Below is a client (I will call him Jon) who is unable to flex his lumbar spine.  When I have him touch his toes, his lumbar curve does not reverse and flatten – it remains extended (check out the pic below).

 Andy G toe touch

Do you think Jon will be able to perform a reverse crunch properly in a way that will bring his pelvis to neutral?  Most likely not because when he goes to posteriorly tilt he will not be able to segmentally flex his back because he is unable to.  My guess is that he will attempt to flex and get motion at a higher (more superior) segment.  And, continually having him flex at that area will only make it weaker and more likely to give under movement.

Therefore, for clients like Jon, it is important to gain segmental flexion first before trying to train the external obliques through lumbar flexion with exercises such as a reverse crunch.

One of the mobilization drills I use at IFAST to help gain mobility at the low back (or any segment of the spine) involves breathing into the locked-up segment(s) of the spine.  There are a couple of ways you can do this.  One way to do it by yourself is by laying over a glute ham raise (or some other rounded object such as a foam roller or a thick rolled up towel) on your stomach.  The position of the glute ham raise on the chest/stomach will depend on where you are trying to mobilize the spine, which I will explain in a moment.

After you are stretched out over the glute ham raise, try to take several deep, diaphragmatic breaths while making your arms long.  Since the pad is blocking your stomach from expanding, the air should travel posteriorly (into your back).  If done properly, you should feel like you are breathing into your back and there should be movement in your spine.  If the air is going too high (superior) into your back, then move higher onto the pad and vice versa.  Finally, it is important to try and relax over the pad.  Below is a video demonstrating this.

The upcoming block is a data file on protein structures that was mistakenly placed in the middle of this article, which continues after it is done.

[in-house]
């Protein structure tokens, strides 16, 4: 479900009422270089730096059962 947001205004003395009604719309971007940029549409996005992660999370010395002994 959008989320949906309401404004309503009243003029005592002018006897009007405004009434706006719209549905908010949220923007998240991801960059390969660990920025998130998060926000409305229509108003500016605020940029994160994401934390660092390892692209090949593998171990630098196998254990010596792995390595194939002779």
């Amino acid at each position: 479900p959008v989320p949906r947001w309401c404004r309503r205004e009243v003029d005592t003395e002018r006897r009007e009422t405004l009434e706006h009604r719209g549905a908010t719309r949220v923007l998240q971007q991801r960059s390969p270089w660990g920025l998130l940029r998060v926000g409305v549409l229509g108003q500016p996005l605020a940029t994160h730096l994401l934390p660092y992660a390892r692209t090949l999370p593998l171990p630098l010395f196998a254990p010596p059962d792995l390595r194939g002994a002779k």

After performing the above exercise, you can follow it up with something like a rock back into lumbar flexion.  Normally, when performing a rock back you want to stop rocking back when you lose your neutral spine position.  However, in this case, we want the person to get some lumbar flexion.

Once you rock your butt all the way back to your heels, drop to your elbows and take 10 breaths.  Make sure to fully exhale and breathe into your stomach as low as possible.  Throughout this exercise, keep your elbows pushed into the floor (shoulder blades protracted).

If the person is getting good segmental flexion with the rock back, then I would take him or her to a strengthening exercise for the external obliques (just like you always want to follow up a mobility drill with an activation exercise).  My preferred choice would be Wall Press Abs – making sure the client is in, and stays in, a neutral spine position (slightly flexed from their normal hyper-lordotic position).  You could also use a reverse crunch, but make sure the flexing is segmental.